Thank you for the link. Very interesting. I will have to read the whole thing but from a quick look, oil and dollar influence each other in the short run but in the long run, only oil influences the dollar, not the other way around. And short term interest rates influence the dollar in both the short and long run. Very interesting.

    So in the long run, oil should be independent of both the dollar and short term interest rates, and should be driven probably by long-term supply/demand interaction.
    Dec 1, 2015. 06:57 AM | Likes Like |Link to Comment
  • Is Shorting VXX Really More Profitable Than Being Long SVXY Or XIV? [View article]

    "I get it you always call it quits and claim being misquoted when your feet is hold on fire. Why not be humble enough to learn something useful".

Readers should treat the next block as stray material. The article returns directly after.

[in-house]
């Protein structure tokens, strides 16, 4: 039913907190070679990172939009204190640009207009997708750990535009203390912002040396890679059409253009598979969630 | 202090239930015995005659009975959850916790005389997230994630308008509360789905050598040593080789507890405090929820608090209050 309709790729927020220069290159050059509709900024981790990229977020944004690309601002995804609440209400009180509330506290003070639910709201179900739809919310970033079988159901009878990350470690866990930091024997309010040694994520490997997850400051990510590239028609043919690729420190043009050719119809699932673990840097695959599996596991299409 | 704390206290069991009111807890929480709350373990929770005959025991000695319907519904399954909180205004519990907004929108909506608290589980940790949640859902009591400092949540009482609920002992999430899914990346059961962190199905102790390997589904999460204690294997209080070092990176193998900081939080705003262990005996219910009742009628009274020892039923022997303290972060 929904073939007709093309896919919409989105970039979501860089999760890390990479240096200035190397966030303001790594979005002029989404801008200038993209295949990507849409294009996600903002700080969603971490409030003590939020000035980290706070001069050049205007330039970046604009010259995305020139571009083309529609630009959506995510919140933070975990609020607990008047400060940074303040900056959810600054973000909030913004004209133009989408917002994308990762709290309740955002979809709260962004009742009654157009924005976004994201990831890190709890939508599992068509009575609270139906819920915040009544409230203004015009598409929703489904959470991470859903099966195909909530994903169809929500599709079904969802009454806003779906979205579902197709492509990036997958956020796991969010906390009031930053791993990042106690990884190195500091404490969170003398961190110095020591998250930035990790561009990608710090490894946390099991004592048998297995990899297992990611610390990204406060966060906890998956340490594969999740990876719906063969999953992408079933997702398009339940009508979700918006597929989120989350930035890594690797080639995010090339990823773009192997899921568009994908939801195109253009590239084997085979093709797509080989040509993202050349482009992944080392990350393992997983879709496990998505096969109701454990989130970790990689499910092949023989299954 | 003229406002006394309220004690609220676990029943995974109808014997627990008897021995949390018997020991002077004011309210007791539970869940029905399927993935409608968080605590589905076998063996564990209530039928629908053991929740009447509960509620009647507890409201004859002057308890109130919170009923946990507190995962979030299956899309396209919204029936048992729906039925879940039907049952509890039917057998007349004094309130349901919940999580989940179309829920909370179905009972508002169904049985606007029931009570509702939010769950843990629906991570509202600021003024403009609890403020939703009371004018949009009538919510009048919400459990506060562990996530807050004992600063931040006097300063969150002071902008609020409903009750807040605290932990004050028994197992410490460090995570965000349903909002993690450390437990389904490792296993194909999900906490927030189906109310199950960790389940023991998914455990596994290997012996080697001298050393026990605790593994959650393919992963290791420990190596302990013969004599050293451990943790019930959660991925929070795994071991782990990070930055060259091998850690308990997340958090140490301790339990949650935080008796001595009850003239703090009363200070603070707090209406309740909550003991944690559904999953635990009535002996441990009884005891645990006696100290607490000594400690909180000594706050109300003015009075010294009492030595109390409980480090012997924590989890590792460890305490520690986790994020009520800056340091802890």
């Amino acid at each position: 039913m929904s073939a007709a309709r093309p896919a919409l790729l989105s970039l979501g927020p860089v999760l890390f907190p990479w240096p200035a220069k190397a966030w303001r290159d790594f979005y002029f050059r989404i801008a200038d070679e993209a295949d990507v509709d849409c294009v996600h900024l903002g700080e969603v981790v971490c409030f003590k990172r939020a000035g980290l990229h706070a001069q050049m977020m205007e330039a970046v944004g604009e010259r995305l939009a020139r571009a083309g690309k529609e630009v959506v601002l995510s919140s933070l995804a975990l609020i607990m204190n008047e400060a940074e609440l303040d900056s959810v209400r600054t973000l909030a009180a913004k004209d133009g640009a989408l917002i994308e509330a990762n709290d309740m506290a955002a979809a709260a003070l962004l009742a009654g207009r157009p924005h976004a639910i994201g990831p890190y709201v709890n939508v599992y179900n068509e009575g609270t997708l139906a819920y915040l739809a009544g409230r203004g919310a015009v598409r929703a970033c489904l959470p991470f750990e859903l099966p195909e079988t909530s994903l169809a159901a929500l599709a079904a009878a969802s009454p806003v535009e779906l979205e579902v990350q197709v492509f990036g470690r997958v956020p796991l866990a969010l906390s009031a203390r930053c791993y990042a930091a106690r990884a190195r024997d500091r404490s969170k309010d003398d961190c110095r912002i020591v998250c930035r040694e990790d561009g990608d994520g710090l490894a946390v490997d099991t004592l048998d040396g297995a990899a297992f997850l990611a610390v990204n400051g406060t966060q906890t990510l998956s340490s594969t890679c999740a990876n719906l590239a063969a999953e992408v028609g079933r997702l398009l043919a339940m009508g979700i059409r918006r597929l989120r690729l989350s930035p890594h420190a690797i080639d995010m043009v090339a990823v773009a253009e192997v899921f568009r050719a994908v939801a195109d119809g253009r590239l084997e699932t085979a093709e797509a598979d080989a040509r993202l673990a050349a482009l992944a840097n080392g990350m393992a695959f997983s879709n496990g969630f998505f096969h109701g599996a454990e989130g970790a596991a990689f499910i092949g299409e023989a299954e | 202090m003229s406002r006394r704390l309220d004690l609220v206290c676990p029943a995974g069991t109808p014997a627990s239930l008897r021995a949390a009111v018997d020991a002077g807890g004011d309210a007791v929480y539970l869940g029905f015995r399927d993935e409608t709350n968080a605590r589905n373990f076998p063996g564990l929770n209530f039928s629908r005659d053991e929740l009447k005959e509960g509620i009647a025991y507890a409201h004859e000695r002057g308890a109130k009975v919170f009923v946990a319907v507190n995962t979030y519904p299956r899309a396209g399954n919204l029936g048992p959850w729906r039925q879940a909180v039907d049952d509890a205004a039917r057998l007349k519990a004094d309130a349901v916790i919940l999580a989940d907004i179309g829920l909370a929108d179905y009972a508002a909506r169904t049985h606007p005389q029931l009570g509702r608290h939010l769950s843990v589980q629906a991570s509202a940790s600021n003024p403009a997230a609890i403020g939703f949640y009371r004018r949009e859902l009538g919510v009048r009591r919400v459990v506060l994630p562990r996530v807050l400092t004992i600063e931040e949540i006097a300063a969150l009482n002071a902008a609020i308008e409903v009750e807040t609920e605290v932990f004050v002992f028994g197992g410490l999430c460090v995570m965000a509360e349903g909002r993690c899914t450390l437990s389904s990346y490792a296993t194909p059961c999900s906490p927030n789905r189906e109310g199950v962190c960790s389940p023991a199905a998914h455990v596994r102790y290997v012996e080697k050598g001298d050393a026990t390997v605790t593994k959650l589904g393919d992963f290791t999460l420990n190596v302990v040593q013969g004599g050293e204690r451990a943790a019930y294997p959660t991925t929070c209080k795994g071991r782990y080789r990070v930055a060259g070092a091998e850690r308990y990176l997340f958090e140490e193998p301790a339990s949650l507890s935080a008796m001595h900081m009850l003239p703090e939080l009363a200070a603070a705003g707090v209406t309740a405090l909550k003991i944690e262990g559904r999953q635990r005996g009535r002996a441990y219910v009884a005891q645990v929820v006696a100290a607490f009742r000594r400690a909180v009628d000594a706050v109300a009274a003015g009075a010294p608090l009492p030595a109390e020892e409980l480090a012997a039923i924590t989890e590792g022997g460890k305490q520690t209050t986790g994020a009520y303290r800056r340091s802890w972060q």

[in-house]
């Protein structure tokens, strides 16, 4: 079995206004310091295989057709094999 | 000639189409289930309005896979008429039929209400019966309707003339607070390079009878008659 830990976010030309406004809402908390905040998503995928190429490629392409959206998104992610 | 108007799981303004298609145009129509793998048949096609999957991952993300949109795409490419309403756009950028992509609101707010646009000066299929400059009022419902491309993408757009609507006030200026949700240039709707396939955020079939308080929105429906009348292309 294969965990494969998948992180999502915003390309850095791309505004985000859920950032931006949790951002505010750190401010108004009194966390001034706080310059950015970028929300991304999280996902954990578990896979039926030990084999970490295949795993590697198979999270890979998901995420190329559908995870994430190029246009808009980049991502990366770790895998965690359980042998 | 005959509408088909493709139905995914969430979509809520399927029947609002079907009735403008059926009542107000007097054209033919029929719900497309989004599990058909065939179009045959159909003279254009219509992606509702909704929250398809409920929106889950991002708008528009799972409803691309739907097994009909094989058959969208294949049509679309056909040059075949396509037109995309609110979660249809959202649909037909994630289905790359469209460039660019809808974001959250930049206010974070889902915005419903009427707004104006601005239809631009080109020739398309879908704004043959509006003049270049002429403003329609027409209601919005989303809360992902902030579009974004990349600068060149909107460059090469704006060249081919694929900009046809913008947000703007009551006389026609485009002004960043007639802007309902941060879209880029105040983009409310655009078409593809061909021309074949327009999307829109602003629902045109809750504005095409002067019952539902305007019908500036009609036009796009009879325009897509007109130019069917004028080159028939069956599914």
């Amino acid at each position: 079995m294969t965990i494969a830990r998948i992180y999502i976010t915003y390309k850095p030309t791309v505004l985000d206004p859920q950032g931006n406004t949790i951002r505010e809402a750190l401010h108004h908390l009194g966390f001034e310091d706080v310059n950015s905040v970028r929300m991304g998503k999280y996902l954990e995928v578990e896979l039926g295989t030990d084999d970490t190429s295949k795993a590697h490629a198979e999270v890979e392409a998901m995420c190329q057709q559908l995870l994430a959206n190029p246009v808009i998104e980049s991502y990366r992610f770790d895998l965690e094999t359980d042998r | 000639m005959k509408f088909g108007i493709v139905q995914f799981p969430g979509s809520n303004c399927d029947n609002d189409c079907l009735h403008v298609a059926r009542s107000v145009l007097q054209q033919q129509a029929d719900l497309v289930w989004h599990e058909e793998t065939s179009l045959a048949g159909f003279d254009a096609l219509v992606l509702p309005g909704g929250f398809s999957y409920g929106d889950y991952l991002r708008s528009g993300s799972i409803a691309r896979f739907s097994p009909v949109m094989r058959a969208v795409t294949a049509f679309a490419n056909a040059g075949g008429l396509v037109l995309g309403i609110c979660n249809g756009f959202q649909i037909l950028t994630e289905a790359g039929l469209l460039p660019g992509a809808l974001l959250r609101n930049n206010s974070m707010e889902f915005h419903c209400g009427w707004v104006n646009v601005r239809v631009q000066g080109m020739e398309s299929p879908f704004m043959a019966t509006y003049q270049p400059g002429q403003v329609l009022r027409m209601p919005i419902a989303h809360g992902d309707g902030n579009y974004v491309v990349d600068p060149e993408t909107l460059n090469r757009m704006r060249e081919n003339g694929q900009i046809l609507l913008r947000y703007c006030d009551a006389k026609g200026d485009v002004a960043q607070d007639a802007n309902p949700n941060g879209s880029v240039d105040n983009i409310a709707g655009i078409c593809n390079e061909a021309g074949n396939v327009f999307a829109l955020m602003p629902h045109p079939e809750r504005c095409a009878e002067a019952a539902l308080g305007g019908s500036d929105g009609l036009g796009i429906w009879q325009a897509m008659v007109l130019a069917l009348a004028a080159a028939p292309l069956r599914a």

How can I not answer to this provocation?:).

    Please do yourself a service and get some basic education on options parity and the effect of shorting fee (borrow rate) on this parity. If you don't want to learn from me, fine. But at least learn from some other source, such as, or

    (SA improperly truncates the URL so I had to cut it into pieces)

    "You mentioned about shorting AMZN"
    You did it again. Deflecting attention from NBG elsewhere to AMZN when I pose an argument you can't explain. I used NBG because it has a high shorting fee, so it is a good example on which you can really see the difference between the pricing of calls vs. put options. When you use AMZN as an example, you just confirm that you don't understand what you are talking about because AMZN has a shorting fee of roughly 0.35% p.a. ON such a tiny annualized rate, you will not see any difference between the pricing of puts and calls, especially for expirations of less than 1 year. I couldn't help it but reply to you again. I am trying hard not to.